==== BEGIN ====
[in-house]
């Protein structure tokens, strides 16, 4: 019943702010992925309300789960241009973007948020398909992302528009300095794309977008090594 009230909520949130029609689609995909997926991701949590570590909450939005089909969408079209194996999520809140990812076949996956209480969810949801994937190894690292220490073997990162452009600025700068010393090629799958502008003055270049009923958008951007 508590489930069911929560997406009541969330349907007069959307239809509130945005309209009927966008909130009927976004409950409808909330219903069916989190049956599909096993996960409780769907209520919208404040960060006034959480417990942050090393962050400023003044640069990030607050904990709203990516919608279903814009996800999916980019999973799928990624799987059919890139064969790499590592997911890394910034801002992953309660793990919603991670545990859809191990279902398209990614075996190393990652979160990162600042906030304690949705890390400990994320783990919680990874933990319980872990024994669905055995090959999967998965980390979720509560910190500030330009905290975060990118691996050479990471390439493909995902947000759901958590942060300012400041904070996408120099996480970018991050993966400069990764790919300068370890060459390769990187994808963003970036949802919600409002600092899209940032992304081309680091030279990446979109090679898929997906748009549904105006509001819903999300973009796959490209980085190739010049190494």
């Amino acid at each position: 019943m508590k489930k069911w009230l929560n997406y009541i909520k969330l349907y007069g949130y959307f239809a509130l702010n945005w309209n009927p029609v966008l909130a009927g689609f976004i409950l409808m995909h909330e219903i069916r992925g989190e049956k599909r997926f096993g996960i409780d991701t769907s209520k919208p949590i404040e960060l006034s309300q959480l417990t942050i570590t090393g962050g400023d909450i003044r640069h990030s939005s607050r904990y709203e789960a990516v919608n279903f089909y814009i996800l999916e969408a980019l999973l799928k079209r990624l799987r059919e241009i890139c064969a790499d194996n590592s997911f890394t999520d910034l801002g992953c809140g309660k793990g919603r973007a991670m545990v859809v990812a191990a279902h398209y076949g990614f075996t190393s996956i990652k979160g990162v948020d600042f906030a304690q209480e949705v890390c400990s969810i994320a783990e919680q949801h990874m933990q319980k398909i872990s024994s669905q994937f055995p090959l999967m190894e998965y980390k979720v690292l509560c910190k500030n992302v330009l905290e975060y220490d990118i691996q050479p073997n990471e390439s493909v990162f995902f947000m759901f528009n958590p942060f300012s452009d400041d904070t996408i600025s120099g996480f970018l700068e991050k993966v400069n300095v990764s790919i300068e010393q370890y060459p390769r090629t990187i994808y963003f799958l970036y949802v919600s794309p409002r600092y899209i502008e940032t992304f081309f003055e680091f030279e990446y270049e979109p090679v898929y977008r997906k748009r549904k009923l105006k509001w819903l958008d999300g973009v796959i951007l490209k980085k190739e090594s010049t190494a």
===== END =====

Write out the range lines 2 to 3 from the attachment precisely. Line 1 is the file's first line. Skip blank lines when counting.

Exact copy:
């Protein structure tokens, strides 16, 4: 019943702010992925309300789960241009973007948020398909992302528009300095794309977008090594 009230909520949130029609689609995909997926991701949590570590909450939005089909969408079209194996999520809140990812076949996956209480969810949801994937190894690292220490073997990162452009600025700068010393090629799958502008003055270049009923958008951007 508590489930069911929560997406009541969330349907007069959307239809509130945005309209009927966008909130009927976004409950409808909330219903069916989190049956599909096993996960409780769907209520919208404040960060006034959480417990942050090393962050400023003044640069990030607050904990709203990516919608279903814009996800999916980019999973799928990624799987059919890139064969790499590592997911890394910034801002992953309660793990919603991670545990859809191990279902398209990614075996190393990652979160990162600042906030304690949705890390400990994320783990919680990874933990319980872990024994669905055995090959999967998965980390979720509560910190500030330009905290975060990118691996050479990471390439493909995902947000759901958590942060300012400041904070996408120099996480970018991050993966400069990764790919300068370890060459390769990187994808963003970036949802919600409002600092899209940032992304081309680091030279990446979109090679898929997906748009549904105006509001819903999300973009796959490209980085190739010049190494």
């Amino acid at each position: 019943m508590k489930k069911w009230l929560n997406y009541i909520k969330l349907y007069g949130y959307f239809a509130l702010n945005w309209n009927p029609v966008l909130a009927g689609f976004i409950l409808m995909h909330e219903i069916r992925g989190e049956k599909r997926f096993g996960i409780d991701t769907s209520k919208p949590i404040e960060l006034s309300q959480l417990t942050i570590t090393g962050g400023d909450i003044r640069h990030s939005s607050r904990y709203e789960a990516v919608n279903f089909y814009i996800l999916e969408a980019l999973l799928k079209r990624l799987r059919e241009i890139c064969a790499d194996n590592s997911f890394t999520d910034l801002g992953c809140g309660k793990g919603r973007a991670m545990v859809v990812a191990a279902h398209y076949g990614f075996t190393s996956i990652k979160g990162v948020d600042f906030a304690q209480e949705v890390c400990s969810i994320a783990e919680q949801h990874m933990q319980k398909i872990s024994s669905q994937f055995p090959l999967m190894e998965y980390k979720v690292l509560c910190k500030n992302v330009l905290e975060y220490d990118i691996q050479p073997n990471e390439s493909v990162f995902f947000m759901f528009n958590p942060f300012s452009d400041d904070t996408i600025s120099g996480f970018l700068e991050k993966v400069n300095v990764s790919i300068e010393q370890y060459p390769r090629t990187i994808y963003f799958l970036y949802v919600s794309p409002r600092y899209i502008e940032t992304f081309f003055e680091f030279e990446y270049e979109p090679v898929y977008r997906k748009r549904k009923l105006k509001w819903l958008d999300g973009v796959i951007l490209k980085k190739e090594s010049t190494a």